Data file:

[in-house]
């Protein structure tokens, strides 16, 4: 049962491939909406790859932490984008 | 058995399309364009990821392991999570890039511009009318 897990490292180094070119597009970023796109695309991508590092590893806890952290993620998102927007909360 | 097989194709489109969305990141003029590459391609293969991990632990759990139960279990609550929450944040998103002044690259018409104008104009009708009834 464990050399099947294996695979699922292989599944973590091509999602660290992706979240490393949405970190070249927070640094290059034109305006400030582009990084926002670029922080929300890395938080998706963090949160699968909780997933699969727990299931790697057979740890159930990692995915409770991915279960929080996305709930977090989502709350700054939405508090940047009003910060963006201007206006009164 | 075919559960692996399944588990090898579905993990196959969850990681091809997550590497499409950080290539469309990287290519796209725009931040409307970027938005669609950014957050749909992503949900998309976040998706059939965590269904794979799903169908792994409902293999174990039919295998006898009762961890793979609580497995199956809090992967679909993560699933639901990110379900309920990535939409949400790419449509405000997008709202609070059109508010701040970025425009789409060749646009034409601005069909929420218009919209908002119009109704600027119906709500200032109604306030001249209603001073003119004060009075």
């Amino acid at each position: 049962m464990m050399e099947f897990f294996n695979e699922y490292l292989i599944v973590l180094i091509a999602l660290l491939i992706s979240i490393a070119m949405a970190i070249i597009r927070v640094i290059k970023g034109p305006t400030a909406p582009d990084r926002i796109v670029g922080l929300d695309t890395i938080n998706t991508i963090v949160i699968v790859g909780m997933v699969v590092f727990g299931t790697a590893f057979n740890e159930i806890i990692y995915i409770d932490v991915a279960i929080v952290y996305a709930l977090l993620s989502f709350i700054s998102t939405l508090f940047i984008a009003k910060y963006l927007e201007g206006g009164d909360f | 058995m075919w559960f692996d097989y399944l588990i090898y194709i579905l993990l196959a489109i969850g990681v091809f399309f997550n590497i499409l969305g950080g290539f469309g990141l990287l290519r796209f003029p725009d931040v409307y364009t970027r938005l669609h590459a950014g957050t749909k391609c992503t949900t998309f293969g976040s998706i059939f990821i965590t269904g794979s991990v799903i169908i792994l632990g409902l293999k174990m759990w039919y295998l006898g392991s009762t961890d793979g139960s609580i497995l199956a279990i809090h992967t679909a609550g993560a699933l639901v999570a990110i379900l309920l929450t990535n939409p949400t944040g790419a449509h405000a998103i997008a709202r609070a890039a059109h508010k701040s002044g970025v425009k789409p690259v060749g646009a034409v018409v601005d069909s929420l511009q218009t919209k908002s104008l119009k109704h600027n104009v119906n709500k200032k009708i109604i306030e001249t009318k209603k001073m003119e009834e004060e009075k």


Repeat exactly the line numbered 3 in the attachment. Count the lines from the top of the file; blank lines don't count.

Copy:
């Amino acid at each position: 049962m464990m050399e099947f897990f294996n695979e699922y490292l292989i599944v973590l180094i091509a999602l660290l491939i992706s979240i490393a070119m949405a970190i070249i597009r927070v640094i290059k970023g034109p305006t400030a909406p582009d990084r926002i796109v670029g922080l929300d695309t890395i938080n998706t991508i963090v949160i699968v790859g909780m997933v699969v590092f727990g299931t790697a590893f057979n740890e159930i806890i990692y995915i409770d932490v991915a279960i929080v952290y996305a709930l977090l993620s989502f709350i700054s998102t939405l508090f940047i984008a009003k910060y963006l927007e201007g206006g009164d909360f | 058995m075919w559960f692996d097989y399944l588990i090898y194709i579905l993990l196959a489109i969850g990681v091809f399309f997550n590497i499409l969305g950080g290539f469309g990141l990287l290519r796209f003029p725009d931040v409307y364009t970027r938005l669609h590459a950014g957050t749909k391609c992503t949900t998309f293969g976040s998706i059939f990821i965590t269904g794979s991990v799903i169908i792994l632990g409902l293999k174990m759990w039919y295998l006898g392991s009762t961890d793979g139960s609580i497995l199956a279990i809090h992967t679909a609550g993560a699933l639901v999570a990110i379900l309920l929450t990535n939409p949400t944040g790419a449509h405000a998103i997008a709202r609070a890039a059109h508010k701040s002044g970025v425009k789409p690259v060749g646009a034409v018409v601005d069909s929420l511009q218009t919209k908002s104008l119009k109704h600027n104009v119906n709500k200032k009708i109604i306030e001249t009318k209603k001073m003119e009834e004060e009075k």